I was slowly stalking along the edge of a rolling South Dakota meadow and spotted a good set of whitetail deer antlers seemingly floating along the skyline directly ahead. A wide rack with eight or more tall, grey tines rose from the yellow, autumn grass only forty yards away. As I stood near a large Ponderosa pine tree to my left, I could see the mature rutting buck was about to step behind a smaller pine only thirty yards away. When he stepped behind the tree, I raised my J.P. Sauer & Sohn Model 3000 drilling to my shoulder, slipped a tang-mounted barrel selector forward, and then pushed the Greener safety down. As the Bavarian, triple-fluted cheek piece snuggled against my face and the sharply pointed post reticle of the 8X Zeiss scope settled low on the buck’s right shoulder, I pushed the front trigger forward to set the four-ounce let-off. At the shot, I expected to see the buck drop. Incredulously, I saw the buck suddenly turn to my left, continue his walking pace, and disappear behind the large pine. He was packing his right leg! “Oh, no,” I thought. “Don’t tell me I broke his leg!”
I pushed the top lever right, broke open the action, removed the spent cartridge from the extractor below the twin, loaded 16 gauge 2 ¾ inch chambers, and inserted a fresh 7x65mm Rimmed handload. After snapping the action closed, I walked forward a few steps and saw my 4X5 buck laying twenty yards away. He was dead.
I signed and validated my tag, performed the ancient, Germanic Waidmannsheil ritual, then conducted my Native American Thanksgiving ceremony. Following lots of picture taking, I dressed the deer. The 154-grain Hornady SST bullet had taken the top of his heart out–no broken bones.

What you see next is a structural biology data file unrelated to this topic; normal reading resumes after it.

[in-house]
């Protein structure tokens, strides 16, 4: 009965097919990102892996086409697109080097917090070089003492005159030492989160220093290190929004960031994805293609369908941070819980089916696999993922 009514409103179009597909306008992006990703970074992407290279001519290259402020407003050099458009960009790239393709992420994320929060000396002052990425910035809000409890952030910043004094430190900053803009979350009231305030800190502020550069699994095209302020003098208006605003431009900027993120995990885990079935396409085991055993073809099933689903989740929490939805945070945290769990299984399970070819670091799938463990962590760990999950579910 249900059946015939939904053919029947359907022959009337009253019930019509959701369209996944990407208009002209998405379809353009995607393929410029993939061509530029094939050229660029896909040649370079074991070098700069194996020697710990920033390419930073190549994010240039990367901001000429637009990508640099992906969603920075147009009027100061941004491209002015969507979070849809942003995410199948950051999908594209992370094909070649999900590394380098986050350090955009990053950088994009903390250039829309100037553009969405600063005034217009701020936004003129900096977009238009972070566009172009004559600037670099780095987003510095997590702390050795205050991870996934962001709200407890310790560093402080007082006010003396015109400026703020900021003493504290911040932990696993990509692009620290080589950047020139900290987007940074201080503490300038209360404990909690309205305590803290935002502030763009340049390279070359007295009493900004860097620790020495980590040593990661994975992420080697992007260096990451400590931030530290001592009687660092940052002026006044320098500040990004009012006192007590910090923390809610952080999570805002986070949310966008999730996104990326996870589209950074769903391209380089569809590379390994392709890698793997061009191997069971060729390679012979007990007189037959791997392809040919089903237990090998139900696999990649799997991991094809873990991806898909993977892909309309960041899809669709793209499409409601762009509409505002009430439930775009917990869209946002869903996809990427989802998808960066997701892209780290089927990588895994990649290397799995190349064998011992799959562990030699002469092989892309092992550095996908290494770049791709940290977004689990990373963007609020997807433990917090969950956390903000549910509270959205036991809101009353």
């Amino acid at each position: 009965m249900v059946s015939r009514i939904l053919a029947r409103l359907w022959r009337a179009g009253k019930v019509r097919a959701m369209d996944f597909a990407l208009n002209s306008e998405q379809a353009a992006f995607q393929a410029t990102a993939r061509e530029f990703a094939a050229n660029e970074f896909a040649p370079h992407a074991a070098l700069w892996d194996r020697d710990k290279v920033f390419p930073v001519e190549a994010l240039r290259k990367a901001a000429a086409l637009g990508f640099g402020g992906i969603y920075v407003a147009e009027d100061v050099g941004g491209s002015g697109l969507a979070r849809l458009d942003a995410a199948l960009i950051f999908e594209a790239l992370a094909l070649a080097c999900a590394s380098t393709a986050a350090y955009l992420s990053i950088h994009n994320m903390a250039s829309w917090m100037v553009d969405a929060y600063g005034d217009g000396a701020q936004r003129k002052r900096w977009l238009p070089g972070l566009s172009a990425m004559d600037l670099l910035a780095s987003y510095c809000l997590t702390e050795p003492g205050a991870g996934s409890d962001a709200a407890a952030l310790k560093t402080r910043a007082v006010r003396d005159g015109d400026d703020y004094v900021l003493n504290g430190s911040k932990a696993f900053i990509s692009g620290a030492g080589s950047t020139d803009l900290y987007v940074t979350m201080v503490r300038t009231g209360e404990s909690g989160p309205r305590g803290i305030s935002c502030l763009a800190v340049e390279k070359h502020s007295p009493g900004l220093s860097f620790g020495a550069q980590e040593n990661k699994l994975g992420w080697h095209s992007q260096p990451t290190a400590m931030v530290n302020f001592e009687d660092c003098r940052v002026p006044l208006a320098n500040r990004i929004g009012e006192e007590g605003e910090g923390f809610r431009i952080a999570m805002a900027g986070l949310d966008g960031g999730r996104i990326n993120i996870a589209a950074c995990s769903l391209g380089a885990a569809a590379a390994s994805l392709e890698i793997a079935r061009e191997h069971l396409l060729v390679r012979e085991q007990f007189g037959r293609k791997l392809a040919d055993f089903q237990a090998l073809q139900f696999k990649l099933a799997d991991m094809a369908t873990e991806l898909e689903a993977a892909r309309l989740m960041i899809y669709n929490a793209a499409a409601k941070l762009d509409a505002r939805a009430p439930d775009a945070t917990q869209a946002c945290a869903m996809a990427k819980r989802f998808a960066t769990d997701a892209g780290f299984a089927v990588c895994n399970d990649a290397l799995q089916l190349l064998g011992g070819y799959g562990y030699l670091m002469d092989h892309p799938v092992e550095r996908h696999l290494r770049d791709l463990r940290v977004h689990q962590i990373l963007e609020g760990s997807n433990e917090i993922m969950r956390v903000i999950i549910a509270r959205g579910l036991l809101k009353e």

Having lived in Wyoming for more than 38 years, I’ve killed lots of elk, usually two cows each fall. My wife, Carol, and I love the meat. But this was the first deer I’ve taken in more than 25 years. This was really cool because I shot him with a traditional, hand-built European firearm, a real work of art, a model that has been fabricated since 1878.
Like millions of American boys who grew up in the 1940s and ‘50s, I was engrossed with learning as much as I could about guns. But living in a family of very modest means, it would take lots of paper route and part-time job salaries to save up enough to finally acquire inexpensive, used firearms to hunt small game, birds and eventually deer. I devoured Outdoor Life, Sports Afield and Field & Stream. Larry Kohler, Ted Trueblood, Jack O’Connor, Elmer Keith, Warren Page, John Jobson and the like were my heroes. At age 16, I bought my first Stoeger’s Shooters Bible – “The World’s Greatest Gun Book” – the 1958 49th edition. I still have it. On page 44, I admired the Sauer Model 3000 drilling – “The World-Over Top Seller of Them All, The Perfect All-Purpose Game Gun.” The price was $490. It could have been $4.9 million as far as I was concerned!
Like most everybody else, I used up the next fifty years with getting married, raising a family and making a living. With lots of shooting, reloading and hunting thrown in, there was little time left to think about German drillings.
In 1973, we sold our farm, livestock and saddle shop. We packed up our belongings, the four boys ages 3 to 12, two horses and a dog into a station wagon, two-horse trailer and U-Haul truck and moved to Wyoming. To make a living, we bought Caribou Resort, 24 miles west of Buffalo, Wyoming, and started a big-game outfitting business.
After several years, we developed a solid reputation and traveled quite a bit conducting hunting and horse-packing seminars at sport shows and conventions. Rolf Barbian from Wadern, Germany, who had been applying for a Wyoming sheep license with us for 17 years, drew the tag in 2008. After he killed his old, broomed monarch with us, I asked if he would consider hosting Carol and me on a tour of Germany.